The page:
Opinion: Everyone has a role to play in stopping this pandemic
For Steamboat Pilot & Today
Steamboat Springs and Routt County truly are a community that takes care of its own. My family has been on the receiving end of this care, and it is truly a force of love and generosity that people who live in different places are astounded by time and time again.
Caring for each other is simply who we are and what we do. However, care in the face of coronavirus does not look like a GoFundMe page or a meal train for a friend facing a health crisis. The care we can offer, in this moment in time, is stepping up and making the individual sacrifices necessary to slow the spread of this virus.
We cannot wait until next week to realize that this is important. Our community has the opportunity to take this on. Yes, we may all feel a bit crazy as we take these measures that feel a bit extreme, but if we all do this together, every bit of evidence has shown that it truly will make a difference.
Everyone has a role to play and the time is now. The schools, the resort, multiple businesses and restaurants are now closed. The sacrifices these organizations are making for the greater good of our community are enormous, and my heart goes out to them and their employees.
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As important as these closings are, they cannot stand alone. Now, we as individuals need to step up and do our part. We need to make the hard choices and individual sacrifices that will truly save lives.
Social distancing is not just a word. Social distancing means staying home with your family and only your family. Yes, you can go outside but if you do go, go with your family or with one or two other people and make every effort to stay 6 feet apart.
Do not go out to recreate in large groups. You are no less likely to have the droplet from a sneeze or cough land on you outside than you are inside. No play dates or social gatherings, no matter the age of your child. The schools have closed in order to limit the spread of coronavirus among our children and subsequently, their families and our community. Having play dates or teen social gatherings flies in face of the gains we have made by closing the schools.
Young kids and teens will protest. It is our job to explain to them, in an age-appropriate way, why they are being asked to make these sacrifices. If they are not able to make the right decisions for themselves, it is our job to make those decisions for them. We, as adults, must hold ourselves to these same standards.
We know the virus can be spread prior to any inkling of feeling ill. In this moment, social distancing is not something to be done only when we feel ill or have a fever. If we have a chance in our community to slow this virus down, we need to be vigilant now.
None of this is convenient or easy, but it is not forever and peoples’ lives hang in the balance. Think about all your high-risk friends and family, grandparents, friends and children with asthma, respiratory issues, immune disorders, diabetes, hypertension, lung and heart disease.
Remember this virus is 10 times deadlier than the regular flu. Unlike the flu, none of us have immunity to it, and it is going to hit our community in a matter of weeks vs. being spread out over months like typical influenza. This combination is what makes this not just an illness to be dealt with but a pandemic and a true medical crisis.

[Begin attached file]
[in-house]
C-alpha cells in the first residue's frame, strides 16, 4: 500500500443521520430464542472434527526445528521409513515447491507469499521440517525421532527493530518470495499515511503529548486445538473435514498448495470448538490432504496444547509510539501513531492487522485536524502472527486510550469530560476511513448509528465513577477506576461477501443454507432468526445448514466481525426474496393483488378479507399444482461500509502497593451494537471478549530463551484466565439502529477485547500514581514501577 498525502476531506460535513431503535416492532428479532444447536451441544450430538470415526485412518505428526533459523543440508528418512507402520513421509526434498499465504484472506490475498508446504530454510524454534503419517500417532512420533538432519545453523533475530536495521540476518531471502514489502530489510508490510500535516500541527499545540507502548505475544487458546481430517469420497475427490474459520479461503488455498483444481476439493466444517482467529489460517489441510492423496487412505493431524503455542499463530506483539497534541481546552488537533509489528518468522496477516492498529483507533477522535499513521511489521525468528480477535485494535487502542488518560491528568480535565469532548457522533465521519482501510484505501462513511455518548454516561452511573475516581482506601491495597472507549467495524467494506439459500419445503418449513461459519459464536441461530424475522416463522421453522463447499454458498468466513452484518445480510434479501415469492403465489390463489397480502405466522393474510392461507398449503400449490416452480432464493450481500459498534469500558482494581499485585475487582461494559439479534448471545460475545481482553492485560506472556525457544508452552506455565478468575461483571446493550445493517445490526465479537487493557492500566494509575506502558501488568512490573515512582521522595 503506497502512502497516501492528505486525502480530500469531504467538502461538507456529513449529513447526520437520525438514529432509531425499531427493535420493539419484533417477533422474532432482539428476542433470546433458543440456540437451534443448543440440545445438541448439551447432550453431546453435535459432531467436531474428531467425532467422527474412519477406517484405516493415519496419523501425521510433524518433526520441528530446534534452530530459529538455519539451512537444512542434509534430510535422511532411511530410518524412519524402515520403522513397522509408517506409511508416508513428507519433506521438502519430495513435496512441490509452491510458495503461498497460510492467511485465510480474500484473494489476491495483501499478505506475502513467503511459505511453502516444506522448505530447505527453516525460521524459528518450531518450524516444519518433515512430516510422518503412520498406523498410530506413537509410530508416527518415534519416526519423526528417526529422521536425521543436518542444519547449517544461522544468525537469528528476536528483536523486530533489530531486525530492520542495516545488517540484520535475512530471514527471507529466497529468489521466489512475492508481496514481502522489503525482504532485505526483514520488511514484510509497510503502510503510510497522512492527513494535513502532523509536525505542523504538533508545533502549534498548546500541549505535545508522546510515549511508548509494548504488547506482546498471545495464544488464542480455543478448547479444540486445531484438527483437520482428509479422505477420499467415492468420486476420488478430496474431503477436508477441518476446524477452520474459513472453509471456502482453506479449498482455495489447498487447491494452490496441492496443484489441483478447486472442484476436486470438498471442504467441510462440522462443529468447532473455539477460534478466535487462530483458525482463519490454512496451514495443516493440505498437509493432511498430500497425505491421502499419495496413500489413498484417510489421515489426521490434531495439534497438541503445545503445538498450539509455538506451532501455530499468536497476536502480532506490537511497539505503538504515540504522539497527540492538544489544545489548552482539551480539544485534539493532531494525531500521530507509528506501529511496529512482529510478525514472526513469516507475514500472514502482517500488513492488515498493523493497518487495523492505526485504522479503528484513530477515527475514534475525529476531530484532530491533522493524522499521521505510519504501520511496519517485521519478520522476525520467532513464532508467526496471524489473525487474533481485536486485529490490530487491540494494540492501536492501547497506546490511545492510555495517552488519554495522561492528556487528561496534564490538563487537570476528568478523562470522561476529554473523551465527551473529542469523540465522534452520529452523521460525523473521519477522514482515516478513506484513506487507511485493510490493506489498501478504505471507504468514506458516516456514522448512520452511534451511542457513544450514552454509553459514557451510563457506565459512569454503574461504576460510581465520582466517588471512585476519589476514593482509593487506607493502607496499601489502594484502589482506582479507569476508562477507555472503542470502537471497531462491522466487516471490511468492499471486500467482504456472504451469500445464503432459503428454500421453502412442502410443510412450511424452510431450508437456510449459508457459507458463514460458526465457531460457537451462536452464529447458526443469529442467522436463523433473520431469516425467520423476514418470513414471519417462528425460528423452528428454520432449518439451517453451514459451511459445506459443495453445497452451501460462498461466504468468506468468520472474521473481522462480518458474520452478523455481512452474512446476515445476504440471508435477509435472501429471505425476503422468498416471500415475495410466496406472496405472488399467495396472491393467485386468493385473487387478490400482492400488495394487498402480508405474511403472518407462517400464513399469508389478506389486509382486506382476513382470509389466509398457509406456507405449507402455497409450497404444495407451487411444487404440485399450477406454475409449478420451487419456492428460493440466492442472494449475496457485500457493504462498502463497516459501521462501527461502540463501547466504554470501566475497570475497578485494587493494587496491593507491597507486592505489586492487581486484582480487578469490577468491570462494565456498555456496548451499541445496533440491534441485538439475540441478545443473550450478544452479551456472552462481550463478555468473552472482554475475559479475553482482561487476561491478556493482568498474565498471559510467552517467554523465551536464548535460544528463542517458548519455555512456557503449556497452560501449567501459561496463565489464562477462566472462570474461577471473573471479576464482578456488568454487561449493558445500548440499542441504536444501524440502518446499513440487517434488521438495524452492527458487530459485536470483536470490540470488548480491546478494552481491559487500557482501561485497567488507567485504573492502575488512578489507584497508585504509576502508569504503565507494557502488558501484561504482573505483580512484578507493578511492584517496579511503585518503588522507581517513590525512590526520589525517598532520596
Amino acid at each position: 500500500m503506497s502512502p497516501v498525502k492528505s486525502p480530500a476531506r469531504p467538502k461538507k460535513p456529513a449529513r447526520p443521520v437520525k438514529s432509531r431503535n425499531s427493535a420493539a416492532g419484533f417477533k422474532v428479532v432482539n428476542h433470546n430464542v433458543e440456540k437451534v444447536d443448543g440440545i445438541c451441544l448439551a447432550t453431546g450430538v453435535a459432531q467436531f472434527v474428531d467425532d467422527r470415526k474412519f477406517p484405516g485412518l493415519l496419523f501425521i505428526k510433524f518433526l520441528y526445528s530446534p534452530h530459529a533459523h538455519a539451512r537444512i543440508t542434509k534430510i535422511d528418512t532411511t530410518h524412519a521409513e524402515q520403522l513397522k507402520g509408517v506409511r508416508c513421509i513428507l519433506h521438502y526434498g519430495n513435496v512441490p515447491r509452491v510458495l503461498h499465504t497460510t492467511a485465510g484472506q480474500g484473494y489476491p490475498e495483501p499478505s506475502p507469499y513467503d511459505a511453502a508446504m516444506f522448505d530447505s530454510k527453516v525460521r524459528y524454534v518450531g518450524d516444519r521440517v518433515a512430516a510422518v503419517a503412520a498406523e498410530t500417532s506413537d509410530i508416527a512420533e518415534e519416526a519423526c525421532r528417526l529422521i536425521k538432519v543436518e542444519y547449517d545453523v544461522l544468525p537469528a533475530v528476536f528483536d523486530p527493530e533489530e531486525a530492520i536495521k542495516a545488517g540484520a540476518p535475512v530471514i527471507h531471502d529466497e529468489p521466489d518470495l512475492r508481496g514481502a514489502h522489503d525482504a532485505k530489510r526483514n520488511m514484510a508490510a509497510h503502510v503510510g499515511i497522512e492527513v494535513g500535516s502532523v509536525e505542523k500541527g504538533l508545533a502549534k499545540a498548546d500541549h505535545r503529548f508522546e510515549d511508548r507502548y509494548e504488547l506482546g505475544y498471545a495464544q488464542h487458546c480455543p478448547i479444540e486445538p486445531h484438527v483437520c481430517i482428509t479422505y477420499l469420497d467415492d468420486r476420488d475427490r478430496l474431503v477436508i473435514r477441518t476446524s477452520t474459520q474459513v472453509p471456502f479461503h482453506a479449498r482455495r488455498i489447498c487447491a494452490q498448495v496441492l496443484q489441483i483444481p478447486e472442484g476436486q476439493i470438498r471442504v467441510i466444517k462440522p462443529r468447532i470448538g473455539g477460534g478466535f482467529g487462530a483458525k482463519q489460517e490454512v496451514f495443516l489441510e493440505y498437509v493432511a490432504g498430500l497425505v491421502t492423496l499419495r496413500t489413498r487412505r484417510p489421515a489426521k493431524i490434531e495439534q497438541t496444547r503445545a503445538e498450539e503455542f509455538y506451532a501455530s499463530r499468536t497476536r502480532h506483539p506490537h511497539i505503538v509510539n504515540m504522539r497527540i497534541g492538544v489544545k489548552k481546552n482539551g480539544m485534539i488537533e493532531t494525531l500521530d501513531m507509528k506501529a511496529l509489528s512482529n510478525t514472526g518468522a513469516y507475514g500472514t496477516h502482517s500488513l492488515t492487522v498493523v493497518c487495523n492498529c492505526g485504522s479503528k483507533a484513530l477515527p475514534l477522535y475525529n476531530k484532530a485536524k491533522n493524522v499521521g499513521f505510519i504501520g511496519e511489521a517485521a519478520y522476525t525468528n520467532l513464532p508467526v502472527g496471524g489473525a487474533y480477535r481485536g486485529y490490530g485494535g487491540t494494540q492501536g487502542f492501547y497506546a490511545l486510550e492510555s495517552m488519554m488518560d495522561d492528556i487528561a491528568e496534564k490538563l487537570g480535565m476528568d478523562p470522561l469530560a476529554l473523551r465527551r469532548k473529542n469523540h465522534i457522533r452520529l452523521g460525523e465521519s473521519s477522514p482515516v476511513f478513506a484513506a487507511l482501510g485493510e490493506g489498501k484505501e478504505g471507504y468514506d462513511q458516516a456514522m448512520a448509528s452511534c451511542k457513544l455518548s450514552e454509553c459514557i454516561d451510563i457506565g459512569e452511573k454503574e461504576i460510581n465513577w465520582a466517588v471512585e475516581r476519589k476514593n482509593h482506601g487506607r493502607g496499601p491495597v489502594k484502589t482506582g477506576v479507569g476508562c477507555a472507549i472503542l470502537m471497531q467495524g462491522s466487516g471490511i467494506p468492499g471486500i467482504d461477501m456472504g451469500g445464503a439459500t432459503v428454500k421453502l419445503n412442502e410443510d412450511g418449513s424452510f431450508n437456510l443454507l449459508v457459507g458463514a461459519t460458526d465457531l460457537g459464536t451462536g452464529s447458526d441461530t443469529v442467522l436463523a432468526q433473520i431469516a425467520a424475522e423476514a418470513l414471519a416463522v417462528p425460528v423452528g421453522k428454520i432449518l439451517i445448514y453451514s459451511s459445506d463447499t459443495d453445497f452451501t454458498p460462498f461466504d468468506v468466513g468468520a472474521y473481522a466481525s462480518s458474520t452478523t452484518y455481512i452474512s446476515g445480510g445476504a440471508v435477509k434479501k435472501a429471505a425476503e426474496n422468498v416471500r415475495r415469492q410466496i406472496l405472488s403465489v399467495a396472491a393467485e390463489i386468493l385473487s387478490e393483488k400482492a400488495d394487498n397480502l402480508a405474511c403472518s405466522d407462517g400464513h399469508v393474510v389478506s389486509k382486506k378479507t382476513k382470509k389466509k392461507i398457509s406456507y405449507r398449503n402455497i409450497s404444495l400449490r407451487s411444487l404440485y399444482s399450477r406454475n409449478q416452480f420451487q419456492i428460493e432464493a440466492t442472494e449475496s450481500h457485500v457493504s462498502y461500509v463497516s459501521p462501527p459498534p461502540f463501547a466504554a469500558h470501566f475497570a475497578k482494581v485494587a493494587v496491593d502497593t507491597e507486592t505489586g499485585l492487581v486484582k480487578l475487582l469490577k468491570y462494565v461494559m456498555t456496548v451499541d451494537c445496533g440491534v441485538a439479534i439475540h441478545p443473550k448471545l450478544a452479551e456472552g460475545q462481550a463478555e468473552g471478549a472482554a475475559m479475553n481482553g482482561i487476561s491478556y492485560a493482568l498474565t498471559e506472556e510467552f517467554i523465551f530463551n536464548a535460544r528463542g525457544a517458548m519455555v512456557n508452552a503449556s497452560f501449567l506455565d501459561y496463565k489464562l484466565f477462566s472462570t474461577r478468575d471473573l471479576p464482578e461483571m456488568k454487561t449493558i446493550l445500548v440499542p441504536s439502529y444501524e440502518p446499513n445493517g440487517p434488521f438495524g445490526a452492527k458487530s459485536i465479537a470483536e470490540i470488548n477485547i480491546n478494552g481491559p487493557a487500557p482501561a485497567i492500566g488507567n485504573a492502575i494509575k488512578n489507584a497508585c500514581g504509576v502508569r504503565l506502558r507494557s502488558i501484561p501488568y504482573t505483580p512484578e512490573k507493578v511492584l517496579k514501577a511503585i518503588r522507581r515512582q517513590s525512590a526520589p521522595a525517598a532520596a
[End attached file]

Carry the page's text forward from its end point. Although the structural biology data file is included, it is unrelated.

The answer in the face of this crisis is not fear and panic or denial. The answer lies in making the individual decisions, no matter how remote they may feel, that will take care of and save lives in our community.
If we do not do our part to help slow the trajectory of this pandemic down, our healthcare system will crumble in face of the exponential spread of this virus. We have watched other countries’ physicians faced with the excruciating choice about who will live and who will die because there simply aren’t enough ventilators.
If the trajectory of this virus continues, we know for a fact that we simply do not have enough ventilators in our country or in our community to save the lives of all of the severely affected individuals. We would be foolish not to learn from the profoundly negative impact delayed true social distancing has had on these countries that are only weeks ahead of us with the spread of this virus.
Yes, the virus is still going to come, but if we can slow the spread of the virus and allow our health care system to care for individuals and not be overwhelmed, it will be an entirely different outcome. The time is now for everyone to step up like only our community can.
The coming days and weeks will decide how this virus affects our community and the lives of the people we care about and love. We have an opportunity to change the face of the pandemic in our beautiful corner of the world, and there is not any other community in the world that I would want on my side as we face this challenge.
Millie Flanigan is a physician assistant practicing at Steamboat Springs Family Medicine. She has called Steamboat Springs home since 1990. She is married to Gardner Flanigan and is mom to Bode and Merritt Flanigan.
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